MS Outlook to Google Gmail: One Tech Tale

I’ve been on Microsoft Outlook and Google Gmail since those systems began and I know them cold. MS Outlook has always been my main email program. As for Gmail, I used it as an alternate address and when I was on the road. I set Gmail up to retrieve the email from my main POP account.

That way I could get my email from any Internet-connected device. However, my Outlook folders were not available.

For the last few months, Outlook has been whining — I’ve reached my storage limit, even though I was well under the limit. I knew that Outlook was using the storage limit from a previous version of Outlook that didn’t get reset when I upgraded, but even Microsoft couldn’t help me solve the problem.

Although I eschew Gmail’s format and use of labels, I knew it was time to make the move to making Gmail my default go-to email box. With more than 10 years of email in Outlook folders, I knew I faced a monumental task. So I archived some of the older stuff and just bolstered myself for an ordeal. It was time-consuming, all said. But it really wasn’t as bad as expected.

At last I stopped Gmail from forwarding from my POP account and, instead, made it into an IMAP account. Then I added my Gmail account to Outlook.

As shown below, I was then able to drag my Outlook folders into the Gmail account which now showed up under my Outlook folders.

Unfortunately, I couldn’t find a way to move multiple folders or messages at once, but I could move the folders and everything nested under them followed. I only had one folder that didn’t make it the first time. It was an all-important folder that held all of my product review information and it had close to 100 sub-folders. Only 1/3 of it appeared in Gmail, so I had to redo the move. It worked the second time around.

I exported my 1,000+ contacts from Outlook, imported them into Gmail. I found that when I imported all of my contacts at once, I lost all of my contact groups. After a little experimentation, I found that if I moved my contact groups individually, I could give each imported group the appropriate label.

I was up and running. I started using Gmail as my main email program. To my amazement, within two days, I was completely hooked on Gmail. If you don’t use a template, the interface, shown below, is clean and simple and you can choose your own color preference.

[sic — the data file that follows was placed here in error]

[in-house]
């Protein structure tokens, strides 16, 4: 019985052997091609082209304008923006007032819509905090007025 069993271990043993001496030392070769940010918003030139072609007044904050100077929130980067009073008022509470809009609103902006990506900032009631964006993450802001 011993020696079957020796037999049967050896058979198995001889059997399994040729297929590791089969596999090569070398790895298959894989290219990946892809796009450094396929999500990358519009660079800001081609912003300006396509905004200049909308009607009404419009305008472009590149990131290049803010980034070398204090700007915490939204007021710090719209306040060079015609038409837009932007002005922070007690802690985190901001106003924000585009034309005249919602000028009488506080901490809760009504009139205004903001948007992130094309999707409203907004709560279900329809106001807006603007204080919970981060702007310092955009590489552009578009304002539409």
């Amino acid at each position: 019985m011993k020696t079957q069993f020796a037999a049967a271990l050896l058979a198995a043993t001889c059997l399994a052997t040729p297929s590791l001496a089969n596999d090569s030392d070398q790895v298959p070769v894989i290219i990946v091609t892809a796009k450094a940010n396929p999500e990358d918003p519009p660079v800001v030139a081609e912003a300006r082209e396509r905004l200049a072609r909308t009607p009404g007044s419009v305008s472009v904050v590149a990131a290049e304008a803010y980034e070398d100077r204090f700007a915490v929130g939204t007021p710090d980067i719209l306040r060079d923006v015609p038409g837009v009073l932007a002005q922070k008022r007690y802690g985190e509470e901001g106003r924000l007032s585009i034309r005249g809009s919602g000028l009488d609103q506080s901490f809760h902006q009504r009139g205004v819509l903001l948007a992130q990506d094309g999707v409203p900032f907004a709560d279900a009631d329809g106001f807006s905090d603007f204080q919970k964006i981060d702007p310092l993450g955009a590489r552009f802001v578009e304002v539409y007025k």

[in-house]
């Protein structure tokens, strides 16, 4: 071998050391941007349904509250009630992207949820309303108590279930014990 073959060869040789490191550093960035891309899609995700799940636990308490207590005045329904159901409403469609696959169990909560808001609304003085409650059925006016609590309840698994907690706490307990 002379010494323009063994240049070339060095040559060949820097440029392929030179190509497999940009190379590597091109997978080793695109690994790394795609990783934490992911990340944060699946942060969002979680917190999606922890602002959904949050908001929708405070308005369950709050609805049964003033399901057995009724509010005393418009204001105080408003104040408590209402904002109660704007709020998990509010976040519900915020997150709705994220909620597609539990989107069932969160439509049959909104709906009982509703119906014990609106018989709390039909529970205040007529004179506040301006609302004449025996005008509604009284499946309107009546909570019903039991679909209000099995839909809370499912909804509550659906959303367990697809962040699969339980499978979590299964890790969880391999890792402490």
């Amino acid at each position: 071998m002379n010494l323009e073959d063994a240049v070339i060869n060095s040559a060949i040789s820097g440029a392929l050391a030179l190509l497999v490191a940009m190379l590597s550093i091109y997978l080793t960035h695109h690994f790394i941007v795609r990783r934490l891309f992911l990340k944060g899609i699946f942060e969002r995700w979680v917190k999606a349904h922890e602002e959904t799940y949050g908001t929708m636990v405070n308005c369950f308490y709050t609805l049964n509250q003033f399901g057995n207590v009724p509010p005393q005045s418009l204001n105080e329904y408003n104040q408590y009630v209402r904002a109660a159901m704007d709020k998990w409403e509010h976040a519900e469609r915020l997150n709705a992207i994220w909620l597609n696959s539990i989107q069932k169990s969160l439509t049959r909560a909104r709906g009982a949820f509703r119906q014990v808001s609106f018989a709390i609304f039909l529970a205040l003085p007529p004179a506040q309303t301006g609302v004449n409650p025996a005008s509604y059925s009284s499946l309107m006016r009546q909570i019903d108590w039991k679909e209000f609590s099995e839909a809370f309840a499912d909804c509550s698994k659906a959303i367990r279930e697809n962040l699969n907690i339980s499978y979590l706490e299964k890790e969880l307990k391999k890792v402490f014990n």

The label structure that I thought I would hate, was much more flexible than Outlook’s folder organization. As an old programmer, I found Gmail much better thought out and better coded. Several times when I did things that would have caused me to have duplicate messages in Outlook, I found Gmail smart enough to sync the messages and give me only one copy.

One reason that I didn’t move to Gmail earlier was their lack of a Preview Pane. Luckily Gmail had recently added a Preview Pane option, which is available in the Google Labs (under Settings) and shown below.

In the Labs, I also found several other useful features, like shortcut keys and chat settings. The only thing I really missed from Outlook is the ability to customize a tab with my most used functions. That missing option was softened by the fact that I could now use Google’s Themes to spice up my email. Below is a screenshot showing the new puppy that I adopted by changing the Theme.

I keep my Outlook IMAP email intact, as it is a good backup for Gmail. While I am very happy using Gmail, Microsoft just announced a new online version of Outlook called, so I signed up. has a clean interface, a reading pane and some advanced filtering.

Looks like I might have to try that next.


About the author

Sandy Berger

  • Pammy

    Thank you for your post. I have been using categories in outlook and was wondering if those would migrate into gmail as “labels”. instead of categorizing my emails into folders i have used categories. I, however, would like to switch to gmail, but now that my categories are set i’m in the same position as you were.. quite a monumental task.